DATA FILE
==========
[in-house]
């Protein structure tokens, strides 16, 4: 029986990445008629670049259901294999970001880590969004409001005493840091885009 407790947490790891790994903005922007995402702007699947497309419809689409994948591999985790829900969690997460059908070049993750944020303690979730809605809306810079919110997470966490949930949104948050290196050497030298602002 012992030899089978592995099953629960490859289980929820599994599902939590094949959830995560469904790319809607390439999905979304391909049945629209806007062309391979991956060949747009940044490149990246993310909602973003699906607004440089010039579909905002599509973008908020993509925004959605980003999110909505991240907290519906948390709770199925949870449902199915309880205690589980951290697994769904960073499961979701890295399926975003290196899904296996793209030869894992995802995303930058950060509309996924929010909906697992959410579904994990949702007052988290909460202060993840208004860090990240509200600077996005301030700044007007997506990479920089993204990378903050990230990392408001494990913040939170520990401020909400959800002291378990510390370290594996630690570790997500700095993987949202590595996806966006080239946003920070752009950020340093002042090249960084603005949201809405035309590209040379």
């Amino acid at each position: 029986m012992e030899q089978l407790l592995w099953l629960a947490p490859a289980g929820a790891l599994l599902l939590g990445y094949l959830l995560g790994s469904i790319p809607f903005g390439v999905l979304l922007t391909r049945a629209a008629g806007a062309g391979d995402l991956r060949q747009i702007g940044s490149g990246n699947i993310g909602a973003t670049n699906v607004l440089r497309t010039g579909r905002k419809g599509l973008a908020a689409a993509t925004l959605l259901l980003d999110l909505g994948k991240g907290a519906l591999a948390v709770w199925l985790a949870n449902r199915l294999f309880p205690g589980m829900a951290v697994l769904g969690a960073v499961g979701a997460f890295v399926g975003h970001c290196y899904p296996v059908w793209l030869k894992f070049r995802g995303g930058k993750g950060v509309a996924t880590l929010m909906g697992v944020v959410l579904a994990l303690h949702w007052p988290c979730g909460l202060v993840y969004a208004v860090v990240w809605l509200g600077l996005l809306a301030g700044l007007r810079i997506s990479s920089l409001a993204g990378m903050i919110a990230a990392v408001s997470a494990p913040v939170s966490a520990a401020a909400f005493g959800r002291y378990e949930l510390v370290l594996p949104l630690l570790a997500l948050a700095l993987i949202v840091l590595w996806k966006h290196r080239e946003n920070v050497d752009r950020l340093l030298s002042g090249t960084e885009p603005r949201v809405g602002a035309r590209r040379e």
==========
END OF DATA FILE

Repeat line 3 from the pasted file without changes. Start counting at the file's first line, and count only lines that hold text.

């Amino acid at each position: 029986m012992e030899q089978l407790l592995w099953l629960a947490p490859a289980g929820a790891l599994l599902l939590g990445y094949l959830l995560g790994s469904i790319p809607f903005g390439v999905l979304l922007t391909r049945a629209a008629g806007a062309g391979d995402l991956r060949q747009i702007g940044s490149g990246n699947i993310g909602a973003t670049n699906v607004l440089r497309t010039g579909r905002k419809g599509l973008a908020a689409a993509t925004l959605l259901l980003d999110l909505g994948k991240g907290a519906l591999a948390v709770w199925l985790a949870n449902r199915l294999f309880p205690g589980m829900a951290v697994l769904g969690a960073v499961g979701a997460f890295v399926g975003h970001c290196y899904p296996v059908w793209l030869k894992f070049r995802g995303g930058k993750g950060v509309a996924t880590l929010m909906g697992v944020v959410l579904a994990l303690h949702w007052p988290c979730g909460l202060v993840y969004a208004v860090v990240w809605l509200g600077l996005l809306a301030g700044l007007r810079i997506s990479s920089l409001a993204g990378m903050i919110a990230a990392v408001s997470a494990p913040v939170s966490a520990a401020a909400f005493g959800r002291y378990e949930l510390v370290l594996p949104l630690l570790a997500l948050a700095l993987i949202v840091l590595w996806k966006h290196r080239e946003n920070v050497d752009r950020l340093l030298s002042g090249t960084e885009p603005r949201v809405g602002a035309r590209r040379e």